Aravind in India is a celebrated example of a sizeable social enterprise using the cross-subsidy model. Aravind operates a chain of eye hospitals across India providing eye surgery for all. In India about 5 million people become blind each year due to cataracts. A simple operation to replace diseased lenses changes lives, but is often prohibitively expensive for the typical patient, who earns less than $4 per day. Aravind provides affordable, high quality surgery to all regardless of income levels or ability to pay.
Aravind defines two sets of customers:
- High paying customers: receive eye surgery, offered slightly better after-care services including private room, better food etc.
- Subsidised customers: pay little or nothing, receive eye surgery, more basic outpatient services such as a shared ward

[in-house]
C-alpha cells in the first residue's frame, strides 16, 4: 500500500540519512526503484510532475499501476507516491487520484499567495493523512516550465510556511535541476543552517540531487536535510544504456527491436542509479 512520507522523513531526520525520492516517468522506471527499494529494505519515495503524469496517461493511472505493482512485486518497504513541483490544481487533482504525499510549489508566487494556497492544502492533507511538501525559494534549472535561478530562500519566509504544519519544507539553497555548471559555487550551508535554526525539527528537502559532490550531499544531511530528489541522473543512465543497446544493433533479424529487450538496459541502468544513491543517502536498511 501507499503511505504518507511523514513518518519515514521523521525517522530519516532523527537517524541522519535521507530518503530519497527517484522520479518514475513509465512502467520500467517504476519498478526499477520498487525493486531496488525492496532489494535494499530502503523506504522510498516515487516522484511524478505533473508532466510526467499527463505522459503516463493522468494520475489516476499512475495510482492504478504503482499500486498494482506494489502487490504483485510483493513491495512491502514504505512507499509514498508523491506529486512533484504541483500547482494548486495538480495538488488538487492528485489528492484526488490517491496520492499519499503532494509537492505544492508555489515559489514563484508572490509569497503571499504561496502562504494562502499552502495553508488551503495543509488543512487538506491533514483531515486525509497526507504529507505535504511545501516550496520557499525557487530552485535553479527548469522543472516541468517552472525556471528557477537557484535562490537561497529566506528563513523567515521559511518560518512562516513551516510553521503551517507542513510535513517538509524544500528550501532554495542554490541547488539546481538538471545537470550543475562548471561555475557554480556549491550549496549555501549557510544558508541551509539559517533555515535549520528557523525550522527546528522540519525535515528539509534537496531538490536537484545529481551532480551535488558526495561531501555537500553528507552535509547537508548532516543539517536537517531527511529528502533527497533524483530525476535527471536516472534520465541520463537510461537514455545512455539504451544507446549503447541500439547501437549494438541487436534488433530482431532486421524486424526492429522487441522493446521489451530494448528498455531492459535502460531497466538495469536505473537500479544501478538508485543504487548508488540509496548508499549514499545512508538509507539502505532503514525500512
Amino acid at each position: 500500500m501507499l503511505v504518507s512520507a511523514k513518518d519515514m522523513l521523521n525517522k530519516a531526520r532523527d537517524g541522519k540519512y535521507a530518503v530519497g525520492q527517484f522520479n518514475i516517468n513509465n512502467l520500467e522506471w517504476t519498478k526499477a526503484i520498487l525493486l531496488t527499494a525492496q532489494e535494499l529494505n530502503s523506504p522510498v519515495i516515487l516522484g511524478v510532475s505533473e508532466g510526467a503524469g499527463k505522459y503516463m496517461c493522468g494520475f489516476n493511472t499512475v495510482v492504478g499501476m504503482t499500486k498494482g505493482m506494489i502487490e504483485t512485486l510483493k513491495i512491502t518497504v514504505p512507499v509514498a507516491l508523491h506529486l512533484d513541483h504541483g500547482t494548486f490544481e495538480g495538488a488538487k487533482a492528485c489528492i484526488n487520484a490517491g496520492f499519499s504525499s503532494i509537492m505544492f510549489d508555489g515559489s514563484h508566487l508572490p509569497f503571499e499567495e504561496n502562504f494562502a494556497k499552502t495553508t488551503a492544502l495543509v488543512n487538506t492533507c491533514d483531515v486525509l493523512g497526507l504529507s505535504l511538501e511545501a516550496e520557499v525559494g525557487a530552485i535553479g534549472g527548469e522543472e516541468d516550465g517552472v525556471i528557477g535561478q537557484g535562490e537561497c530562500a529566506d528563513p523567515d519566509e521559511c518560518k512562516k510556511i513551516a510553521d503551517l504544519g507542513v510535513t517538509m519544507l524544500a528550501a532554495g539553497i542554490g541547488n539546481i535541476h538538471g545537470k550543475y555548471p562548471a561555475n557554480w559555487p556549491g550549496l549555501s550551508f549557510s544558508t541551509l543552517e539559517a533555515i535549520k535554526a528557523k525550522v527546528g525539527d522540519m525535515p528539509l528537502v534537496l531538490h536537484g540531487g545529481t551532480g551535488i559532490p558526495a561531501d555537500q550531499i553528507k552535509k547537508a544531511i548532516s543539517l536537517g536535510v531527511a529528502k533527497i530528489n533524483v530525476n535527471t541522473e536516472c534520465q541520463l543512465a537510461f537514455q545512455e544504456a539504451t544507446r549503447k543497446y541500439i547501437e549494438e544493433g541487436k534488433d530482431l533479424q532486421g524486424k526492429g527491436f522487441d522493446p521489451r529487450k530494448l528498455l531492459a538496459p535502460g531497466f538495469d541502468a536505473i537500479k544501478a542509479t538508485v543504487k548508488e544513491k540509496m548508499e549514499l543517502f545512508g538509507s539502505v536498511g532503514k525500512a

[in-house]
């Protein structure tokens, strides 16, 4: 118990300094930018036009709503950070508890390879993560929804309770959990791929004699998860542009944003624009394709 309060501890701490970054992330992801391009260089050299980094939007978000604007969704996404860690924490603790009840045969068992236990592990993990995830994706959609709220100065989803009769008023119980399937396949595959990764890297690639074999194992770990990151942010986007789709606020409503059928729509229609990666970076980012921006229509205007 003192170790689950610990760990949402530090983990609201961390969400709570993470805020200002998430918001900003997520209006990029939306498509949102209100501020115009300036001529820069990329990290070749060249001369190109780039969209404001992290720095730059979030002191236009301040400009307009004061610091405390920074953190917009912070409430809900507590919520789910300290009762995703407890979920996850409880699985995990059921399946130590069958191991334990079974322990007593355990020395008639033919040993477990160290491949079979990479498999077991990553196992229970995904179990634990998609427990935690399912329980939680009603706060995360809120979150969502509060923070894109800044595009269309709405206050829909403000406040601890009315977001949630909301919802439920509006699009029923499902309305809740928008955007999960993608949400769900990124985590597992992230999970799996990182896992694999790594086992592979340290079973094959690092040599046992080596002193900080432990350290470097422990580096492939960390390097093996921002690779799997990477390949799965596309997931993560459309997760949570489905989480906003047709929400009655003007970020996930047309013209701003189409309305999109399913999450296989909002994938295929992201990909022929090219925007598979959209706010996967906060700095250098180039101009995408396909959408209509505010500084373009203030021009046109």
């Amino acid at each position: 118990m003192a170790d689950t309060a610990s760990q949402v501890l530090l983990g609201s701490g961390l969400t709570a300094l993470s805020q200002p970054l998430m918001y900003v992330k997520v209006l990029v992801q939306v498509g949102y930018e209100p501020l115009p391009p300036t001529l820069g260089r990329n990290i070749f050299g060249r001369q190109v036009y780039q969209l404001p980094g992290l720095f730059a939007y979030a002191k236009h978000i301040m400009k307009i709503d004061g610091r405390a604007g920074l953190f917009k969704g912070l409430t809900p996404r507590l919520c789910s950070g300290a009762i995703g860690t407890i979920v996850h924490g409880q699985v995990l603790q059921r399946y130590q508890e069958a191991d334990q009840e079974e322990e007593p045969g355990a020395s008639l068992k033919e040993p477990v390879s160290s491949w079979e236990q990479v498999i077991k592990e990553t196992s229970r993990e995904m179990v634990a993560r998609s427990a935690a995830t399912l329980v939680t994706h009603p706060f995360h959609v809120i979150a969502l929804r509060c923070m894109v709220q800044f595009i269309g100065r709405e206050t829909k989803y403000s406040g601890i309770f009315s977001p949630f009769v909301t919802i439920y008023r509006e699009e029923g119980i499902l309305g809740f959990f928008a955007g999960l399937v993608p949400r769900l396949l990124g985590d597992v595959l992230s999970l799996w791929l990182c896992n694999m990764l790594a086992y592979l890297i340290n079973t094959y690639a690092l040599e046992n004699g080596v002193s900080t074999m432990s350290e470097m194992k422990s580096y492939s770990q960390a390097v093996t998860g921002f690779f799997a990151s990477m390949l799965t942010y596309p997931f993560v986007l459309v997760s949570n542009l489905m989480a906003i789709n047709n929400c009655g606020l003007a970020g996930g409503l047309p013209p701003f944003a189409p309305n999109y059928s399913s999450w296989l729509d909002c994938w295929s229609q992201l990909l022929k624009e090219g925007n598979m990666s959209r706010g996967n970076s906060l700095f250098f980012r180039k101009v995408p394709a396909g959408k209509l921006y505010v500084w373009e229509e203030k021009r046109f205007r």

Two thirds of Aravind’s patients fall into the second category and pay little or nothing for their surgery. On the other hand, the high paying customers are charged just enough to cover the costs for themselves, as well as pay the costs for the subsidised group.
All patients of Aravind receive the same service (eye surgery). The only difference between the two customer groups is that the higher paying patients receive a slightly better quality of pre- and post-operative secondary services such as their own private room. Aravind is able to segment its customers from its beneficiaries by distinguishing them according to their income level.